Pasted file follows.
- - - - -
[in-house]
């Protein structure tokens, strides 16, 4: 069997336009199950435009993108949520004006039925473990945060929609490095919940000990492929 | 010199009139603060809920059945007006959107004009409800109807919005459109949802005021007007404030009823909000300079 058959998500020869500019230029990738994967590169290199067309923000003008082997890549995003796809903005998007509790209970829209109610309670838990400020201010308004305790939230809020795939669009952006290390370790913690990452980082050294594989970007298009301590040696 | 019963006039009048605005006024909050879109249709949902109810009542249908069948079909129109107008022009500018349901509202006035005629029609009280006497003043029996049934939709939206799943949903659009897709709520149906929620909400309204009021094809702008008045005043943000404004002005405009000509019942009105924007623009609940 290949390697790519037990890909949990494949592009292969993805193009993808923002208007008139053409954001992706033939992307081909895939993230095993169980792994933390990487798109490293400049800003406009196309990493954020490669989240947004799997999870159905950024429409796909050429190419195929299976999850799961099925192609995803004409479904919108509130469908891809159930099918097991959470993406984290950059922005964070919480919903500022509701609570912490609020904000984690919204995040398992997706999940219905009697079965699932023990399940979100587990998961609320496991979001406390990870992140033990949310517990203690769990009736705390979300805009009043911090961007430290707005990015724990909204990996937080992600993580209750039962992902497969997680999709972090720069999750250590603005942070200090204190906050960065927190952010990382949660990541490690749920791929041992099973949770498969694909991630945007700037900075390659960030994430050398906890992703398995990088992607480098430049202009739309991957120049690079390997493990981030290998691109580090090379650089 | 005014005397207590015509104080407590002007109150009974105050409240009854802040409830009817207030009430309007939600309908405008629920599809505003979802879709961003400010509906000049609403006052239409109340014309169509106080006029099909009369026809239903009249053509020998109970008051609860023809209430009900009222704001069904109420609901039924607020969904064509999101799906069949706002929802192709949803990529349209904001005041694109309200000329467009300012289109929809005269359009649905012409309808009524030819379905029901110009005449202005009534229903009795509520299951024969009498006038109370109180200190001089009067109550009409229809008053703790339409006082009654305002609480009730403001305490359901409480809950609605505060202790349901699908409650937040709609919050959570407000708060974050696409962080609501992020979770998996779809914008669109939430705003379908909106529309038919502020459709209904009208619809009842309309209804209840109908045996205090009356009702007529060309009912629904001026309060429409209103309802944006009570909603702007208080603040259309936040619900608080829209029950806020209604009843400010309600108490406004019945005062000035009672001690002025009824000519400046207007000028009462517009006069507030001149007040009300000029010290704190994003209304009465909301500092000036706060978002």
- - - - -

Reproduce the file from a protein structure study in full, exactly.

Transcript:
[in-house]
């Protein structure tokens, strides 16, 4: 069997336009199950435009993108949520004006039925473990945060929609490095919940000990492929 | 010199009139603060809920059945007006959107004009409800109807919005459109949802005021007007404030009823909000300079 058959998500020869500019230029990738994967590169290199067309923000003008082997890549995003796809903005998007509790209970829209109610309670838990400020201010308004305790939230809020795939669009952006290390370790913690990452980082050294594989970007298009301590040696 | 019963006039009048605005006024909050879109249709949902109810009542249908069948079909129109107008022009500018349901509202006035005629029609009280006497003043029996049934939709939206799943949903659009897709709520149906929620909400309204009021094809702008008045005043943000404004002005405009000509019942009105924007623009609940 290949390697790519037990890909949990494949592009292969993805193009993808923002208007008139053409954001992706033939992307081909895939993230095993169980792994933390990487798109490293400049800003406009196309990493954020490669989240947004799997999870159905950024429409796909050429190419195929299976999850799961099925192609995803004409479904919108509130469908891809159930099918097991959470993406984290950059922005964070919480919903500022509701609570912490609020904000984690919204995040398992997706999940219905009697079965699932023990399940979100587990998961609320496991979001406390990870992140033990949310517990203690769990009736705390979300805009009043911090961007430290707005990015724990909204990996937080992600993580209750039962992902497969997680999709972090720069999750250590603005942070200090204190906050960065927190952010990382949660990541490690749920791929041992099973949770498969694909991630945007700037900075390659960030994430050398906890992703398995990088992607480098430049202009739309991957120049690079390997493990981030290998691109580090090379650089 | 005014005397207590015509104080407590002007109150009974105050409240009854802040409830009817207030009430309007939600309908405008629920599809505003979802879709961003400010509906000049609403006052239409109340014309169509106080006029099909009369026809239903009249053509020998109970008051609860023809209430009900009222704001069904109420609901039924607020969904064509999101799906069949706002929802192709949803990529349209904001005041694109309200000329467009300012289109929809005269359009649905012409309808009524030819379905029901110009005449202005009534229903009795509520299951024969009498006038109370109180200190001089009067109550009409229809008053703790339409006082009654305002609480009730403001305490359901409480809950609605505060202790349901699908409650937040709609919050959570407000708060974050696409962080609501992020979770998996779809914008669109939430705003379908909106529309038919502020459709209904009208619809009842309309209804209840109908045996205090009356009702007529060309009912629904001026309060429409209103309802944006009570909603702007208080603040259309936040619900608080829209029950806020209604009843400010309600108490406004019945005062000035009672001690002025009824000519400046207007000028009462517009006069507030001149007040009300000029010290704190994003209304009465909301500092000036706060978002």